One Alfa Romeo Formula 1 driver is a 33-year-old veteran with 10 grand prix wins to his name.
The other is a sophomore with just six career points, and somebody who – as good an impression as he’d made in his rookie F1 season – it can be hard not to view in the context of a more modest junior CV than that of many of his peers.
In that context, a cursory look at the Bahrain Grand Prix results would’ve provided no shocks. Eight places apart, Valtteri Bottas the one scoring points. Zhou Guanyu’s finishing position was admittedly artificially lowered by Alfa Romeo pitting him late on to deny Alpine the fastest lap point – but even before that he’d fallen half a minute behind Bottas.
But if that was a picture from the F1 opener, it wasn’t the full picture. And Saturday’s qualifying for the Saudi Arabian Grand Prix in Jeddah further drove home the point. Something interesting is happening here.
“Actually he was, I think, two tenths faster than me. And I felt [at the] end of my lap that I couldn’t find it,” said Bottas in Jeddah on Saturday when asked by The Race about the single-lap trend relative to his team-mate.
“So, he’s really on it, or there’s some difference, I don’t know,” he added, chuckling.
“I really felt like I got the most out of it.
“He’s been super-consistent every session. Definitely made a step up from last year.”
No, Zhou didn’t get to Q3 – both he and Bottas exited in the second segment – but he did beat his team-mate by 0.207s, in what team representative Alessandro Alunni Bravi described as “an excellent job in the cockpit”. And it wasn’t out of the blue – it was coming.
Bottas vs Zhou, 2023 best lap comparisons
FP1 – Zhou 0.114s ahead
FP2 – Zhou 0.223s ahead
FP3 – Zhou 0.449s ahead
Q1 – Bottas 0.111s ahead
Q2 – Bottas 0.030s ahead
FP1 – Bottas 0.016s ahead
FP2 – Zhou 0.215s ahead
FP3 – Zhou 0.400s ahead
Q1 – Zhou 0.275s ahead
Q2 – Zhou 0.207s ahead
“The feeling is not that bad. Just the stopwatch is not showing a nice laptime,” Bottas said after Jeddah qualifying.
That – the fact he’s not feeling particularly off in the car yet Zhou is comparing this well – is serious credit to the Chinese driver.
Admittedly, Zhou’s junior CV suggests he’s a pretty good qualifier. Three poles in European F3 and a pole in each of his Formula 2 seasons, the latter coupled with what is just a generally credible single-lap record in F1’s main feeder series.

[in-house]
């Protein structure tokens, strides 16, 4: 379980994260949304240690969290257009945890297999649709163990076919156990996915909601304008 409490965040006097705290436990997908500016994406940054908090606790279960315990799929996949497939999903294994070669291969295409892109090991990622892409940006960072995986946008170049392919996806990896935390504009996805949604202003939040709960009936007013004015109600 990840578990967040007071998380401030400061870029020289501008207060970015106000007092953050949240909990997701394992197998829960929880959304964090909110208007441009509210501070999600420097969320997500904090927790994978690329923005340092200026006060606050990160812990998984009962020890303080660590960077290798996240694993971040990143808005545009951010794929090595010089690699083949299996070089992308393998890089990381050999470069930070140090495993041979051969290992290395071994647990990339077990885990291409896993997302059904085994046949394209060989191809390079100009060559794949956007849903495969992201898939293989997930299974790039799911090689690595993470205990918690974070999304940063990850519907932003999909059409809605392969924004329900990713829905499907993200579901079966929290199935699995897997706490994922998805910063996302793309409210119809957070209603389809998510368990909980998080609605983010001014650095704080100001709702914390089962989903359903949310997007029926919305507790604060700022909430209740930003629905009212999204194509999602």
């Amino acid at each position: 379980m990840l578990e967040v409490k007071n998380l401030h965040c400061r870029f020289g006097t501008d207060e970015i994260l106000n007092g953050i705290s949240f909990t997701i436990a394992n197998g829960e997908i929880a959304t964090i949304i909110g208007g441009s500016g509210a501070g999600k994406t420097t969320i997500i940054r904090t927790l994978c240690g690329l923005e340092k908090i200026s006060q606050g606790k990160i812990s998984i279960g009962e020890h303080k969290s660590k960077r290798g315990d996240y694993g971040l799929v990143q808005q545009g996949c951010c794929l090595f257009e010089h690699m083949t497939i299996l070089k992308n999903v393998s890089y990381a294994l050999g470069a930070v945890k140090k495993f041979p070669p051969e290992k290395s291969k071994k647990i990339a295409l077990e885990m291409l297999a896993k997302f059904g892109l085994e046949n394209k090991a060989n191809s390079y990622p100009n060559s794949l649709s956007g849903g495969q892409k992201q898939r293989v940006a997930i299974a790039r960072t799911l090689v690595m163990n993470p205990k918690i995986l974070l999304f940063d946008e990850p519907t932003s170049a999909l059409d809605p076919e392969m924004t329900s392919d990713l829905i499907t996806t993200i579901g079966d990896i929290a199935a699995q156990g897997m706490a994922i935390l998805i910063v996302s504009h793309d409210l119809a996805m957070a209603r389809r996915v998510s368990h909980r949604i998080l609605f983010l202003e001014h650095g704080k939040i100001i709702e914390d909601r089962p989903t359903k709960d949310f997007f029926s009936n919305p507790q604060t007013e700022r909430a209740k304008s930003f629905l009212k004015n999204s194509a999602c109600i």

But Bottas has 20 F1 poles. He was a genuine challenger to one of the greatest F1 drivers of all time on Saturdays – much less so on Sundays – during their five years as team-mates. “He’s very good over one lap pace particularly” was how Zhou described Bottas earlier this month.
And indeed, Bottas had Zhou handled in qualifying at the start of 2022. But – as the Alfa Romeo grew less competitive against its rivals – that gap closed, Zhou ending the season with two successive qualifying defeats of Bottas in Brazil and Abu Dhabi.
And if two weekends don’t amount to a conclusive trend, the sample size is clearly bigger and growing, even if Bottas pulled out a very narrow win in Bahrain – which, it is worth noting, was aided by a Zhou lock-up that cost him “two tenths compared to the previous lap”. He’d even felt Q3 was an outside bet, whereas on Bottas’s side the phrase was “definitely out of reach”.
“It’s a good starting benchmark for the beginning of the season,” Zhou said coming into Jeddah. “Last year I was maybe more than six tenths [off].
“It definitely gives me the confidence, it shows also the progression, the feeling you have over pushing for one-lap pace. It was a good starting point but I was actually probably expecting a bit more.”
That “a bit more” came this Saturday. And Zhou’s target to “always be fighting closely together” with his team-mate is clearly being reached in qualifying. In fact, the early-season evidence is – whisper it – in his favour.
Sunday is where the points are awarded, and you’d expect Bottas to remain the more effective Alfa Romeo points-scorer well into the season even if the one-lap trend holds up.
But that kind of movement does tend to be predictive when it comes to a youth/experience F1 line-up. First, you see the swing in practice. Then – with an offset because it’s experience that helps put the peak laptime all together – it starts showing up in qualifying. And though it’s no guarantee, there’s a good chance that it then translates into the grand prix itself.
Maybe in the race Bottas will again do more with his starting position than Zhou. Even if he does, Alfa Romeo’s sophomore will not have to reach far to find a huge positive.